Intersections, Juan Logan’s granite public art piece at the entrance, maps Charlotte, with Trade and Tryon and the names of historic African American communities — "Cherry," "Biddleville," "Brooklyn." All the lines slice and cross — as do the routes of life.
The designers put the elevator and stairs toward the center, in an inverted "U," to clear an underground tunnel. The shape, visible on the south wall, makes a symbolic connection. The Myers Street School, Charlotte’s first grade school for black children, once stood nearby. It was called the "Jacob’s Ladder School" for its large staircase, also in the shape of an inverted "U." The name recalled "Climbing Jacob’s Ladder," a spiritual reflecting African American aspirations for freedom and opportunity.
Responding to the challenging site and the building’s role in celebrating African American culture, the designers used patterns derived from African textiles and African American quilts to break up the huge south-facing wall.
David Wilson’s ten-by-fifty-foot glass mural, Divergent Threads, Lucent Memories, stands at the corner of College and Stonewall streets, a portal to uptown. Influenced by African masks and cubism, his semi-abstract figures in warm earth tones echo history, families, and music — a guitar, horn, and keyboard.
The Harvey B. Gantt Center for African American Art + Culture, in a new building uptown designed in a strikingly modern style, began with a challenge. In 1998, NationsBank, a predecessor of Bank of America, purchased for an undisclosed amount the Hewitt Collection, fifty-two paintings, prints, and drawings by twenty African American artists. The art was a gift for what was then called the Afro-American Cultural Center. (Later, Vivian Hewitt would donate twenty-two more pieces from her private collection.) It would be handed over if the Afro-Am could fashion a suitable space for it, with climate control and security. The $18.8 million facility, funded by the city and county as well as private donations and part of the Wells Fargo cultural campus on South Tryon, is the response.
Two galleries on the third floor will house changing exhibits. The newest exhibit is "David C. Driskell: Artist and Scholar." It features sixty prints by the retired college professor who, in addition to being the foremost authority on African American art, also painted and collected.
At the other end of the floor is Juan Logan’s "Leisure Space." With this series, Logan attempts to illuminate waterfront resorts that African Americans helped build. His wonderful paintings also can be enjoyed for their bold, abstract forms, jewel colors, and luscious surfaces.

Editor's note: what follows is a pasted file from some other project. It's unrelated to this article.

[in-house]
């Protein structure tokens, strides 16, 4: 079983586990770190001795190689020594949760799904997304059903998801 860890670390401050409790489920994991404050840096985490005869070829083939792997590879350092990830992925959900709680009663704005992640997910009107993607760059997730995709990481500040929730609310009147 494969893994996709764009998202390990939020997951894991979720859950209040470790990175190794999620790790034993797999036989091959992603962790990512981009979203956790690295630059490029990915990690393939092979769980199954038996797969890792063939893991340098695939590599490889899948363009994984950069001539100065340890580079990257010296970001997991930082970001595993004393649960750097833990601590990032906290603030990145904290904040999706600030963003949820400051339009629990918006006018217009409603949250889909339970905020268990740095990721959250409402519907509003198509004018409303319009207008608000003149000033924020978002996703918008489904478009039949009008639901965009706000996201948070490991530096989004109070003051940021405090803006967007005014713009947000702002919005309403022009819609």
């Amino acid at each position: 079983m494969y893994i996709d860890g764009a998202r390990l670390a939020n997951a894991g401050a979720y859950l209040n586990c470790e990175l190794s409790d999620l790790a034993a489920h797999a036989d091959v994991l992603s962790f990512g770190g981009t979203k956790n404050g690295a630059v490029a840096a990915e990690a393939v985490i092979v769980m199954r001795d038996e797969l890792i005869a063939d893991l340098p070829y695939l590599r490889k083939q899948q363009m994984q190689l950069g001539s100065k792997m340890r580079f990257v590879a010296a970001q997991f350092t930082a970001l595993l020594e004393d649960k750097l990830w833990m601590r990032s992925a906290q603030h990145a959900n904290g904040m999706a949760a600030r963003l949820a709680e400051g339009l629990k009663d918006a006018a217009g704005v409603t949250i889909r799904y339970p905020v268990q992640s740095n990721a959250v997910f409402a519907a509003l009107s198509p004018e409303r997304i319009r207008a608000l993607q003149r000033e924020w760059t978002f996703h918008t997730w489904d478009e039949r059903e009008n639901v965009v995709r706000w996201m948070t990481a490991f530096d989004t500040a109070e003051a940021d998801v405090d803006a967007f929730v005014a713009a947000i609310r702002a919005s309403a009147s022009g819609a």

The Hewitt Collection resides on the second floor. Currently on display is a twenty-six-piece slice that features Elizabeth Catlett, Henry Ossawa Tanner, and Jacob Lawrence. Two works by two cousins are especially good. Charlotte native Romare Bearden’s small collage Morning Ritual has his motifs: a tree, a bucket, a broom, and a woman drying herself with a colorful towel. Woman Washing Clothes, a painting by Charles Alston, also of Charlotte, is a powerful rhyming of forms.
Upon entering the building from Tryon Street, you’re directed immediately up an escalator to the second floor galleries. But to leave the facility, you have to go through the excellent gift shop. It has caps, T-shirts, glasses, pens, and the like. There are also books and DVDs on African American art and history, miniature hats of the kind black ladies wear to church, posters, and a diminutive Barack Obama—"An Action Figure We Can Believe In."
A Bit of History
Although the building is new, the Gantt Center has been around since 1974. Here’s a little bit of background:
- In 1974, during a rise in black studies programs nationally, faculty members Dr. Mary Harper (pictured) and Dr. Bertha Maxwell Roddey founded the Afro-American Cultural and Service Center at UNC-Charlotte. For years, its home was the former Little Rock AME Zion Church on North Myers Street, designed by noted Charlotte architect J. M. McMichael.
- Now located in Second Ward, the center connects to a significant bit of history. In this area was Brooklyn, a historic African American neighborhood of homes, churches, and businesses obliterated by urban renewal in the 1960s.
- The Freelon Group Inc., the Durham firm headed by architect Phil Freelon, which designed the center, has made a specialty of African American cultural facilities. It was one of three firms chosen to design the new National Museum of African American History and Culture in Washington, D.C.
- Bob Bertges, the Wells Fargo executive overseeing the cultural campus, saw the Gantt Center site as an opportunity and a challenge. The location is prominent, at South Tryon and Stonewall streets. But it is only forty-five feet wide and 400 feet long. Moreover, it was on top of two underground tunnels built to carry trucks and cars to parking beneath the forty-story Duke Energy Center across Tryon Street.
- Harvey Gantt — the first black student at Clemson University, former Charlotte mayor, two-time Democratic Senate candidate against Jesse Helms, community leader, and architect — has yet another special distinction. He’s universally and affectionately known, simply, as "Harvey."
Harvey B. Gantt Center for African American Arts + Culture
551 S. Tryon St., 704-547-3700, ganttcenter.org
Admission: $8 (adults), $5 (under age 12, seniors, servicemen and -women)
Hours: Tue-Sat 10 a.m. to 5 p.m., Sun 1-5 p.m.